A local professor is in the fight of her life waiting for treatment after her body began rejecting a lung transplant she had five years ago. News 3's Denise Rosch has her story and how Nevada measures up when it comes to organ donation.
LAS VEGAS (KSNV & MyNews3) -- “Hi my name is Amaris Hayden and I'm an English professor at the College of Southern Nevada,” says Amaris Hayden in a video that is less than six minutes long.
Hayden, 36, talks directly to the camera from her hospital bed inside University Medical Center's critical care unit.
The Las Vegas mother is battling the donated lungs she received in a transplant five years ago. The organs her body is now rejecting.
“That year I had a lot to be thankful for and every year,” Hayden says. “My lungs, my life, and especially more time with my son. To raise him and be with him.”
This week Hayden's insurance company gave the OK to transfer her to a lung transplant center in Seattle, Wash., the very hospital where the original procedure was done.
Her Facebook friends are encouraging the insurance company to act quickly, but according to her son and sister time is running out.
“We're not even sure what we’re going to be able to do up in Seattle,” said her son Alex Hayden. “All we know is that they know the best. They were her original doctors and here it's not going to help. So that's the only chance we really have.”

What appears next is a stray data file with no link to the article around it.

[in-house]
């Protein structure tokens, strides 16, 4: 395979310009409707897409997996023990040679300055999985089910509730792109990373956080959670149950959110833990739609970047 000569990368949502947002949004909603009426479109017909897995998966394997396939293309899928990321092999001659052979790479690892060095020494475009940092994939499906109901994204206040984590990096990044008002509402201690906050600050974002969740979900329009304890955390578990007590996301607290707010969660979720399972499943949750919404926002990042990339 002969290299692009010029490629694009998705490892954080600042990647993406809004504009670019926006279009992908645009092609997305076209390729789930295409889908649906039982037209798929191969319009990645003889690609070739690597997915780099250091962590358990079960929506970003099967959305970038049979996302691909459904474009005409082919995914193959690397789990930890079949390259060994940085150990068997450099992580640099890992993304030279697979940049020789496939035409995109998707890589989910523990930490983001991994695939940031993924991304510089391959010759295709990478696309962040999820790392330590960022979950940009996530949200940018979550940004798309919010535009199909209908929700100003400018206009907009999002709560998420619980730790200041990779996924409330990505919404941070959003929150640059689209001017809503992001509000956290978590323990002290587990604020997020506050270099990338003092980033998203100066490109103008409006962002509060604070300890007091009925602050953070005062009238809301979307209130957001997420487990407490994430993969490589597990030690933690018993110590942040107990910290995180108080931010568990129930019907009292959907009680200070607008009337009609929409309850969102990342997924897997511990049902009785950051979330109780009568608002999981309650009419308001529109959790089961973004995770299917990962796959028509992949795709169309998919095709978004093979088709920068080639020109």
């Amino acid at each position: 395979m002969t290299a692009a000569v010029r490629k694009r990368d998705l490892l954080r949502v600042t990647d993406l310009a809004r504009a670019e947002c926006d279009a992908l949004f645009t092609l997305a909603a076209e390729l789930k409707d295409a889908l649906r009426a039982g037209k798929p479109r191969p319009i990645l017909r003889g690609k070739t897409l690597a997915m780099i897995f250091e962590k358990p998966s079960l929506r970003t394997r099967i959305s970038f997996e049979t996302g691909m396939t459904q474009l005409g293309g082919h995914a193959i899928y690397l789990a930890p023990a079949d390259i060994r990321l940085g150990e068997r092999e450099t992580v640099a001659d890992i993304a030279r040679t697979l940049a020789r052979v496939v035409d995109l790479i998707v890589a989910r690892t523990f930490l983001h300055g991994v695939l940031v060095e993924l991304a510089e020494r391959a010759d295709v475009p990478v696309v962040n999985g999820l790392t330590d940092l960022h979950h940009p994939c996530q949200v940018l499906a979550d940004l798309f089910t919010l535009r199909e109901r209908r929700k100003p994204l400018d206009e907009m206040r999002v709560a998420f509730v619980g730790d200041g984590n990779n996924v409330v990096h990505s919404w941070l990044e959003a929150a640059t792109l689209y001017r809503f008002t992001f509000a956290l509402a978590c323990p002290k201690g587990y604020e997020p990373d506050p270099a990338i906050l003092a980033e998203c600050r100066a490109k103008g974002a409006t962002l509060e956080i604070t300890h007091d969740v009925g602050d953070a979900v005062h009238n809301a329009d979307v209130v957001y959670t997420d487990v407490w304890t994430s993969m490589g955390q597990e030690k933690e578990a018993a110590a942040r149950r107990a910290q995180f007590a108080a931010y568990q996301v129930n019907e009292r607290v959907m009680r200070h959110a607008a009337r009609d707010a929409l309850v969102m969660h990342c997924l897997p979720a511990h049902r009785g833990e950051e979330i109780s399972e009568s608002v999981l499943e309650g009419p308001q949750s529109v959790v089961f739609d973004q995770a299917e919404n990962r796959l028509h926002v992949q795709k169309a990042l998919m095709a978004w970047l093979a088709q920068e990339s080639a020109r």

One thing that is clear, Hayden is not eligible for another transplant. She's already had two. Still, the family knows all too well the importance of organ donation. And here in Nevada only 40 percent of the adult population are registered donors. Fear and myth scaring many people away.
“One of the most common myth is that the doctors are not going to try as hard to save a life if a person is an organ donor,” said Kate McCullough with the Nevada Donor Network. “That couldn't be further from the truth. When you go to a hospital a lot of times they don't know your name let alone if you're an organ donor.”
Amaris' sister holds on to hope.
“I want everything to be donated, wanted to be used to the fullest extent it can be,” says Amaris’ sister Cristina Hayden. “But if I feel I could save a life...”
A life like Amaris Hayden's who is leaving Las Vegas in search of a few more years with her son.
“They say they're waiting for me to stabilize before they transfer me, but the longer I wait, the worse it gets,” Amaris Hayden says. “So we're hoping and praying it happens soon.”